[w]hen made, the confession or admission is a necessary and concomitant part of the whole ritual of the guilty plea trial. Just as the plea itself no longer waives the right to complain of pretrial rulings on appeal, so the confession or admission will not bar an appellate court from reaching the merits of the complaint.

Id. at 507.

Both of these opinions serve to effectuate what should be the consistent policy of our jurisprudence, not just to promote the accuracy of factfinding but to ensure the fairness of dispute resolution. Morrison v. State, 845 S.W.2d 882 (Tex.Crim.App.1992). So far as I can tell, DeGarmo and its cousins are the only vestiges of the profoundly anti-adversarial attitude which forces an accused to give up his right to appeal for the privilege of defending himself at trial. Abandoning it would not only restore fairness to the resolution of disputes in criminal litigation, but would also promote legitimate social interests, similar to those underlying article 44.02, by encouraging defendants to seek a satisfactory disposition of the case at trial in spite of judicial errors, and thereby avoid the time and expense of appellate review. For the reasons given above, I would, therefore, overrule DeGarmo and remand the instant cause for further proceedings consistent with this opinion.

CLINTON and MALONEY, JJ., join.

NOTES

[1] Appellant's grounds for review state: First, whether appellant waived the error of admitting extraneous offenses during the guilt/innocence phase by acknowledging those extraneous offenses during his punishment testimony. And, second, whether appellant waived the error of admitting extraneous offenses during the guilt/innocence phase by admitting his guilt of the charged offense during his punishment testimony.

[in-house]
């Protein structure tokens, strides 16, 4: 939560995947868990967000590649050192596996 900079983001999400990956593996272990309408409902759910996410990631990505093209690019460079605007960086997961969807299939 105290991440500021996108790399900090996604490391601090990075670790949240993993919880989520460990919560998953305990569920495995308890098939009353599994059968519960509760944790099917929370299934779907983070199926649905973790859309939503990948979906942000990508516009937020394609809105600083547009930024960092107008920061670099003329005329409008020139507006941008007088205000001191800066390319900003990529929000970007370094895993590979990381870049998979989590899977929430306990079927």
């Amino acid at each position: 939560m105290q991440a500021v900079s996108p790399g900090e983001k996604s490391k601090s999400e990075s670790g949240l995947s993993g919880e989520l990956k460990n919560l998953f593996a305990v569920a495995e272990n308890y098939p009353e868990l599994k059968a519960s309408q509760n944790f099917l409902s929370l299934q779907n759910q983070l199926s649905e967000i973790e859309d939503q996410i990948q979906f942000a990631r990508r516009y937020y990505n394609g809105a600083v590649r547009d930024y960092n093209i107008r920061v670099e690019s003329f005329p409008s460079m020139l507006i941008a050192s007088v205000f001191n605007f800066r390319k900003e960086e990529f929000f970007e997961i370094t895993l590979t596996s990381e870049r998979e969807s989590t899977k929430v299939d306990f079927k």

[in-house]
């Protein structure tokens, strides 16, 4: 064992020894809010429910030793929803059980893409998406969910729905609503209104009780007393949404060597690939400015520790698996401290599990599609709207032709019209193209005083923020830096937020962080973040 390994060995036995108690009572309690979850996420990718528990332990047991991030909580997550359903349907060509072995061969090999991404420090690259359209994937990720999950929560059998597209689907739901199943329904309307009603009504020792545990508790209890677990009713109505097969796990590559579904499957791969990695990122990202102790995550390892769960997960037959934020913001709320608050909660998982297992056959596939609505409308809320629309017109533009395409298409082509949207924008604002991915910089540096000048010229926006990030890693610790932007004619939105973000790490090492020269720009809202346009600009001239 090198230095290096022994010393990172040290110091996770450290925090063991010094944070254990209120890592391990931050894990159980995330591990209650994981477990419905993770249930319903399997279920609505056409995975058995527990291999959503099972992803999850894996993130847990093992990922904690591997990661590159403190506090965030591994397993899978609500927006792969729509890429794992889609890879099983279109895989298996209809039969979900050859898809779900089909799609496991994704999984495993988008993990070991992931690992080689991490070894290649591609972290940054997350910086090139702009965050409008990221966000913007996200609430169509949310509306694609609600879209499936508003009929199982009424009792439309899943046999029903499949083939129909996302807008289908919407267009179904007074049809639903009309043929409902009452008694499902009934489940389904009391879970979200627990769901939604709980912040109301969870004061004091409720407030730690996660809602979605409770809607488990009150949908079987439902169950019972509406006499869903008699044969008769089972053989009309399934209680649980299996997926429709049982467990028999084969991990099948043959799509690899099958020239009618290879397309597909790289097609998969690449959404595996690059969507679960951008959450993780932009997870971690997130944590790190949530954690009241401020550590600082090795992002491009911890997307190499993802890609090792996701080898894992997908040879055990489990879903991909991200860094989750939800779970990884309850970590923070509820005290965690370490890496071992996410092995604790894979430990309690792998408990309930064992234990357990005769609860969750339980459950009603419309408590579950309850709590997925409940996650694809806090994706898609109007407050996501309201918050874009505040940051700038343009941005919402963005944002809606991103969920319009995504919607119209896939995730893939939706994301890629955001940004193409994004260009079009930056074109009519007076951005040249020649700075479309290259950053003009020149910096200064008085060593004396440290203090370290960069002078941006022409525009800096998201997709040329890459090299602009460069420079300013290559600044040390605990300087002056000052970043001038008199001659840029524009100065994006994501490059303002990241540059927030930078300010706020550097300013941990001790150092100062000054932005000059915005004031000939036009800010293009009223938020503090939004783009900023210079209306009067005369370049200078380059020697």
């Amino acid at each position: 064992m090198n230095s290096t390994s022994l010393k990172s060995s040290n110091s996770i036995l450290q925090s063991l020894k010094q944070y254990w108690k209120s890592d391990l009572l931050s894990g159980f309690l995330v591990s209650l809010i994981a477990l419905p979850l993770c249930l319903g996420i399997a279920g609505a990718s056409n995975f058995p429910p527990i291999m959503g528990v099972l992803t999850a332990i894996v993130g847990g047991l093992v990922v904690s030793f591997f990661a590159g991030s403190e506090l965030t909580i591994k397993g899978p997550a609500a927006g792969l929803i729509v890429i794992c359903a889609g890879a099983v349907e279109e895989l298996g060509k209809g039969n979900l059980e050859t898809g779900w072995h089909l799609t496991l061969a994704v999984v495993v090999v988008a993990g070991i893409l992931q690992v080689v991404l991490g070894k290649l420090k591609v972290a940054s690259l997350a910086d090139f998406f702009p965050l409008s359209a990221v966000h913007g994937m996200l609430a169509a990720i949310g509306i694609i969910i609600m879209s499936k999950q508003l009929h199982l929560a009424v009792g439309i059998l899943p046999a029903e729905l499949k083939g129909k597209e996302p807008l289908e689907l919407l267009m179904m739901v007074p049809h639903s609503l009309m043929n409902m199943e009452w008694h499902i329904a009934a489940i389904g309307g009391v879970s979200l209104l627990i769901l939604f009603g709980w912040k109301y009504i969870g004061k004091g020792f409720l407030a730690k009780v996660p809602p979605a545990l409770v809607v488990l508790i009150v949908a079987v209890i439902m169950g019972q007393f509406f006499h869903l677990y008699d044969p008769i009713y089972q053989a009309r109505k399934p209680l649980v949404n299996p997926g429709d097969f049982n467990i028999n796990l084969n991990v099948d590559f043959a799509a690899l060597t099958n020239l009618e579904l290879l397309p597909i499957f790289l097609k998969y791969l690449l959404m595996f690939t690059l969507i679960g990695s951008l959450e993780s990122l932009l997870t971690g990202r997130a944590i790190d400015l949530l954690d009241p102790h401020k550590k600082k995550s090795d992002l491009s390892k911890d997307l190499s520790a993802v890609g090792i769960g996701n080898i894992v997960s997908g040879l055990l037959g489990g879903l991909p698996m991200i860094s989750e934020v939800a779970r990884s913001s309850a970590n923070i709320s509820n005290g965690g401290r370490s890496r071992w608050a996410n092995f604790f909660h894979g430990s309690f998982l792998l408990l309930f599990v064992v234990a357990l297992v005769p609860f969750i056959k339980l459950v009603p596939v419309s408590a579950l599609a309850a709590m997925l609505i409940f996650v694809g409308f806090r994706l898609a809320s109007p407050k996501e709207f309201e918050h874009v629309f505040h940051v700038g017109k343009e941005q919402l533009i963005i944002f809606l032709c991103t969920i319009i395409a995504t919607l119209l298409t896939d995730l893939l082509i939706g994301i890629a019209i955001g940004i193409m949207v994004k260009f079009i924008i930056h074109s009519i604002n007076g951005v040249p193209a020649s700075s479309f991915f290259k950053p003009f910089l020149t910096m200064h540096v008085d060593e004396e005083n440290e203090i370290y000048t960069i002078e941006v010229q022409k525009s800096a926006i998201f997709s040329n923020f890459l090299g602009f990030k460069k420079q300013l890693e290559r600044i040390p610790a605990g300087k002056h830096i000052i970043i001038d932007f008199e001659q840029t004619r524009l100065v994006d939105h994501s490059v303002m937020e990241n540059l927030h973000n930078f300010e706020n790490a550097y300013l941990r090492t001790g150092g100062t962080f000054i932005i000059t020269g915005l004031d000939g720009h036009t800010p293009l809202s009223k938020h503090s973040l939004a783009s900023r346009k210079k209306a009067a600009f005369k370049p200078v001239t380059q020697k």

[2] At the punishment phase of his capital murder trial, DeGarmo testified and told the jury that they had made the right decision by finding him guilty. He stated: "I was the one that was there and I was the one that did the crime. So, now you can at least sleep well knowing that you picked the right person and not thinking you may not have...." During his testimony, DeGarmo also threatened the jurors with death if he received a life sentence. He told the jurors that if that happened, he would eventually cause each juror to die, or, if the juror was no longer alive, he would cause members of the juror's family to die. DeGarmo, 691 S.W.2d at 660.

[3] All emphasis is supplied unless otherwise indicated.

[4] The dissent contends this case should be treated differently than DeGarmo because appellant is challenging the admissibility of the extraneous offenses while DeGarmo challenged the sufficiency of the evidence. Post, 190. However, the cases cited above stand for the proposition that the DeGarmo doctrine has never been limited to sufficiency challenges. The dissent does not cite, mention or distinguish these cases.

[5] The dissent is not the first to condemn the DeGarmo doctrine. In Gordon, 651 S.W.2d at 793-94, Judge Teague stated:

Let there be no mistake about the matter. The [DeGarmo doctrine] is indeed a harsh [rule of law], and will usually prevent most defendants, in any kind of bifurcated criminal trial from testifying at the punishment stage of trial, because they will fear that by testifying it may cause waiver of any error which may have occurred during the guilt stage of the trial.